Interview with Frédéric de Courtois on Global Benefits Vision

Interview with Frédéric de Courtois, Head of Generali's Global Business Lines & International Unit

Global Benefits Vision: Frédéric, can you give us some highlights of your career, with emphasis on iPMI, global employee benefits, or related fields?

Frédéric de Courtois: I trained as an engineer and an actuary, and spent 23 years with AXA; I started in finance there and later moved on to business side. I worked in Germany, Japan, and Italy, where I have been based for the past 10 years. In my last position there, I was in charge of the business in Italy, Serbia, and Greece. I joined Generali six months ago as head of the Global Business Lines & International unit, which represents 25% of total premiums and operating reserves of Generali Group. I am responsible for seven business units (EMEA, Asia, Americas, Generali Global Corporate and Commercial, Europ Assistance, Generali Employee Benefits, Generali Global Health), and the Bancassurance team.

GBV: Can you tell us about Generali’s structure and in particular if you are adopting a matrix structure?

FdC: As you know, most European insurance groups today are organized around a matrix type of organization, but we have a completely different philosophy at Generali. Our view is that local CEOs and local management teams should be fully empowered; they should have an entrepreneurial DNA. We believe that while they should be supported and challenged, they must also ultimately meet those challenges and make the big decisions themselves. This is important because the relevant, unsolved problem of a matrix organization is the ambiguity over who makes decisions.

A matrix type of organization works well for investment banks, which are global businesses, but with a few exceptions, insurance still is a very local business, with local habits and specific distribution models. At Generali, our people in the front lines make all business decisions. We believe making decisions locally is better for our clients, because the clients know and talk directly to the local people who are making decisions, rather than having those decisions been made from a distance. And it’s also important in attracting and retaining talents. Talents can be frustrated by having 100 people in the company telling them what and what not to do. People who are really empowered and praised based on their results are much more motivated.

GBV: Let’s move on to the history of Generali in group insurance and in global employee benefits/global mobility.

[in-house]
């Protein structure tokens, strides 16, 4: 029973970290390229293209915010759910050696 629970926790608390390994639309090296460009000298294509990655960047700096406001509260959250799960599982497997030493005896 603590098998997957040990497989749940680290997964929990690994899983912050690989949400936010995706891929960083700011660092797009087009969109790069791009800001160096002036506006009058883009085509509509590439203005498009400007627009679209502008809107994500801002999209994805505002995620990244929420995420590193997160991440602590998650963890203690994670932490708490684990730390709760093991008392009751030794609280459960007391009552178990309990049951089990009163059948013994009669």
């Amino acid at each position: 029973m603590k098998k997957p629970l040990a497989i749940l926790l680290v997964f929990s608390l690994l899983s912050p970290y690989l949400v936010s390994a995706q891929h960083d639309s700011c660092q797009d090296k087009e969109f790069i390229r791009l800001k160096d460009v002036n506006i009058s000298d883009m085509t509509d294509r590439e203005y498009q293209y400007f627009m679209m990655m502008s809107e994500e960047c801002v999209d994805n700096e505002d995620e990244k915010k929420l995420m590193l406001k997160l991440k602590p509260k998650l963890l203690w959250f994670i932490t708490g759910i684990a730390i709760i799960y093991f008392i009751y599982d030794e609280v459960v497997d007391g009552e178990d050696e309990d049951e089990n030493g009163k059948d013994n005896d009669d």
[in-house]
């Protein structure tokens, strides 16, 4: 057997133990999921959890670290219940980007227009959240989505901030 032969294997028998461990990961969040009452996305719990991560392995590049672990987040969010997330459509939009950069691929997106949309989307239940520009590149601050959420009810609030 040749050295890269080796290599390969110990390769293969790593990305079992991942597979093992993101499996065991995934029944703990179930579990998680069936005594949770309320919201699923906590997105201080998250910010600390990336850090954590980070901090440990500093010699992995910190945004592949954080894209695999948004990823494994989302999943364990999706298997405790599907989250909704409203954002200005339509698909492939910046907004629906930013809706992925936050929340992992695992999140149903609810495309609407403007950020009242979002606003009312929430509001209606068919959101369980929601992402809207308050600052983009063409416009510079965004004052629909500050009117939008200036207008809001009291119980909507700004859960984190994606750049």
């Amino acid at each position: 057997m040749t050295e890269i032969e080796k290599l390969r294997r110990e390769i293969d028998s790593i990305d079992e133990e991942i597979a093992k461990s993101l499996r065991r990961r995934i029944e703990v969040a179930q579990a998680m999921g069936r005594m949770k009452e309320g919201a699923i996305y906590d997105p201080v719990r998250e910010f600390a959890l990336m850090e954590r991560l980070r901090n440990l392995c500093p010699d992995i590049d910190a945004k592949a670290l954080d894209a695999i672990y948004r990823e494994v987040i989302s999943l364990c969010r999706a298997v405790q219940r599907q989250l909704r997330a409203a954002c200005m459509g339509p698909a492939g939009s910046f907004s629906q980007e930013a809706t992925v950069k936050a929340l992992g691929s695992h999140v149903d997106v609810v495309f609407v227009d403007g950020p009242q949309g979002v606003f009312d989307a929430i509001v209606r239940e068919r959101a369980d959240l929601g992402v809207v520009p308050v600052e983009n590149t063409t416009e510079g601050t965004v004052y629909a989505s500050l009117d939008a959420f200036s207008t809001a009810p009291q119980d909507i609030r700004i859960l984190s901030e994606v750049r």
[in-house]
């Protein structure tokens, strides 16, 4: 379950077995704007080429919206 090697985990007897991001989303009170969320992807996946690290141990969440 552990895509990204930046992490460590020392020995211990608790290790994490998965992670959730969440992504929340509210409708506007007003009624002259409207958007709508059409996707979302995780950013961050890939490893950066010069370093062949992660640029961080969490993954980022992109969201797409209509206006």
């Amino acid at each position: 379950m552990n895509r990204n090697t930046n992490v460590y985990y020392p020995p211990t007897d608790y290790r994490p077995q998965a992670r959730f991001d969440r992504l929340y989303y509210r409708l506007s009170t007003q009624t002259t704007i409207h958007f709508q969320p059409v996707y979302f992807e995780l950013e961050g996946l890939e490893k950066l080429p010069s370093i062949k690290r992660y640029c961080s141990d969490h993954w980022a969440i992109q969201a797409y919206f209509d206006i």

FdC: Well, I’ve only been here for six months, but I do know that Generali has an almost 186-year history that started in Trieste, Italy, which was part of the Austrian Empire at the time. Generali Employee Benefits (GEB) just celebrated its 50th anniversary, and our newest division, Generali Global Health (GGH), was created two years ago.

Regarding our history in global employee benefits, GEB’s first pooling client back in 1968 was 20th Century Fox, which is still our client – now renamed as “21st Century Fox” – so that speaks to the longevity of our relationships. GEB was also the first network to set up and launch an employee benefits captive, in 1994, and has consistently maintained market leadership in that area.

Together with Europ Assistance, established worldwide leader in assistance services, and GGH, a much younger company but fast-growing one, Generali has the ability to fully respond to the most urgent and rapidly evolving needs of multinational companies, for both their local and mobile staff.

GBV: Going forward, do you see any change in your organization in global employee benefits or global mobility?

FdC: I believe very much in entrepreneurship and so I think that to have three separate business units and three very good leaders and management teams is a key success factor. At the same time, I would like to see all three units working together more closely to provide clients with better solutions. Building strong synergies between our insurance and assistance capabilities, is key to our competitive advantage and to delivering excellent services. We are particularly focusing on this aspect right now.

GBV: This touches on your corporate strategy of internal cross-selling. Is there anything else that details your strategy going forward?

FdC: I discovered three jewels when I joined Generali, and these are the three business units: GEB, GGH, and Europ Assistance. I know our competitors are very jealous of these jewels. Still, we have not had enough ambition; I think we can do more and we will do more. Since I joined Generali we have redefined the strategy of the three business units to be more ambitious.

GBV: Can you share more details on GEB developments ahead?

FdC: For GEB, the new plan includes more investments and clear priorities. I believe we can and have to invest more, especially in people and information technology. GEB is already a success story, but we want to accelerate in four business areas.

The first is the middle market. Historically, GEB has focused on big global clients. And we are clearly committed to maintaining our leadership with these large corporates.

But we also believe that, with the acceleration of globalisation, there is now a good opportunity in the international mid-market.

The second area is related to health and wellness. I think that with the right partners and technical expertise we will be able to accelerate our wellness offerings to our clients.

The third priority is Asia. We are already extremely strong in Europe and North America, and Asia offers great potential ahead, since it is the number-one market in terms of growth. Building on already strong foundations in this region, we have decided to make a big bet and step up our investment.

The fourth priority is voluntary benefits, or B2B2E—providing additional services and products to the employees of our clients. Companies are eager to provide additional benefits and solutions to their employees, relevant to their specific needs. Based on our strong partnerships with our corporate clients, we can enable them to deliver value to their employees in particular via digital solutions. How we implement it depends on local customs, which vary from country to country, but it is a priority.

 

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GBV: What are the plans for GGH?